New piezoelectric device harvests wasted energy from electronics

New piezoelectric device harve...
The piezoelectric CNF-PZT Cantilever device
The piezoelectric CNF-PZT Cantilever device
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The piezoelectric CNF-PZT Cantilever device
The piezoelectric CNF-PZT Cantilever device
The piezoelectric CNF-PZT Cantilever device
The piezoelectric CNF-PZT Cantilever device

Piezoelectric generators that harness otherwise wasted energy from vibrations has been proposed for capturing energy in everything from shoes to roads. Now a new device made out of piezoelectric material by researchers at Louisiana Tech University could allow a wide range of electronic devices to harvest their own wasted operational energy, resulting in devices that are much more energy efficient. It even offers the potential to perpetually power micro and nano devices, such as biomedical devices or remotely located sensors and communication nodes.

The device, designed and fabricated by Dr. Long Que, assistant professor of electrical engineering at Louisiana Tech, uses a cantilever made out of material capable of converting distortions to itself into electrical energy. It is coated with a carbon nanotube film on one side that causes the cantilever to bend back and forth repeatedly when it absorbs light and/or heat. This causes the piezoelectric material to generate power for as long as the light and/or heat source is active.

“The greatest significance of this work is that it offers us a new option to continuously harvest both solar and thermal energy on a single chip, given the self-reciprocating characteristics of the device upon exposure to light and/or thermal radiation,” said Que. “This characteristic might enable us to make perpetual micro/nano devices and micro/nanosystems, and could significantly impact the wireless sensory network.”

The research team’s experiments showed that the device, called a CNF-PZT Cantilever, was able to generate enough power to operate some low-power microsensors and integrated sensors. One of the most impressive aspects of the system was its ability to “self-reciprocate” – perpetually produce energy without needing to draw power from an external energy source.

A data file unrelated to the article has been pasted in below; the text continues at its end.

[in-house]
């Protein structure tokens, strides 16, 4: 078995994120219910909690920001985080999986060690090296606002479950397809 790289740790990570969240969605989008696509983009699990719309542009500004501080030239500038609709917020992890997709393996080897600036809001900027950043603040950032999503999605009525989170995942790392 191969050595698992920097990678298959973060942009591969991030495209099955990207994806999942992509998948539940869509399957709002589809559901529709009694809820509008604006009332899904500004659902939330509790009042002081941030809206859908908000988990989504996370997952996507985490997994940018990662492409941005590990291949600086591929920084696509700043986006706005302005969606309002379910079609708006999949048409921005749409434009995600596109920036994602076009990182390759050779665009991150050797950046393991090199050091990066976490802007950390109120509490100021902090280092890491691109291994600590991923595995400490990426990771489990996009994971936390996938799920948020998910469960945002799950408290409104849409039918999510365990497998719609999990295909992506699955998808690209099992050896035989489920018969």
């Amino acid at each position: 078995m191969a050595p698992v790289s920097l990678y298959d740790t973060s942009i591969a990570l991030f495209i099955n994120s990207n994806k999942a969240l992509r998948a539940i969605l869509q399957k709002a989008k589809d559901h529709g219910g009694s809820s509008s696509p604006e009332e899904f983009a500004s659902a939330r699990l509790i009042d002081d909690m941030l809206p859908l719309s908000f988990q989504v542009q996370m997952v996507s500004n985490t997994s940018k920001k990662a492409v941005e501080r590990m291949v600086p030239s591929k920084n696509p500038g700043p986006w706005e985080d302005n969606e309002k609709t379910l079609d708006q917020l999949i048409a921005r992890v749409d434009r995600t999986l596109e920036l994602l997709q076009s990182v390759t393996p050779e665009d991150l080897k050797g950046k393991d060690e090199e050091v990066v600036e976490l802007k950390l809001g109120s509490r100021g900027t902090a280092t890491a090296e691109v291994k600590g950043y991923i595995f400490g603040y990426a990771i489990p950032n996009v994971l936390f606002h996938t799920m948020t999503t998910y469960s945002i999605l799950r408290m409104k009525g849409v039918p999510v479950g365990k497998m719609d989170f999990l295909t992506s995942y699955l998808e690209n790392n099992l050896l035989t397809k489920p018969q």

The researchers say that this self-reciprocation occurs from the cantilever’s constant absorption of photons and its high electrical conduction and rapid thermal dissipation into the environment. The team says it has routinely observed this self-reciprocation phenomenon, not only in the lab, but also in the field under sunlight.

“It is truly a hybrid energy-harvesting technology,” Que said. “My lab has been optimizing and making great progress on this technology in an effort to enhance its efficiency and overall performance, indicating great promise for this technology.”

This is on the right track. Not only do we need to find renewable energy sources that can meet the energy demands of the future, we need to work on the other side of the equation too--we need to design electrical devices that use less energy. One way that we can do that is by collecting the heat, vibration, and radiation that our devices emit (which we currently throw away), transform them into electricity, and feed the electricity back into the device. Every little bit of self-generated electricity is less power the device needs to draw.
See this page for more info about the known methods: http://en.wikipedia.org/wiki/Energy_harvesting
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\"Dr. Long Que\" - Wow, what a name!
Sounds good, but I wonder about the efficiency of this energy conversion, which I suspect to be a single digit figure!
Matt Rings
Huge power from speed bumps, intended to slow down a vehicle anyway... at a toll-booth, all those cars and trucks could probably power the booth without much outside power during high traffic times.
sounds great, but not self-reciprocating. you say yourselves that it\'s absorbing photons; those photons from the sun or other light source; that counts as an \"external energy source\" in my book.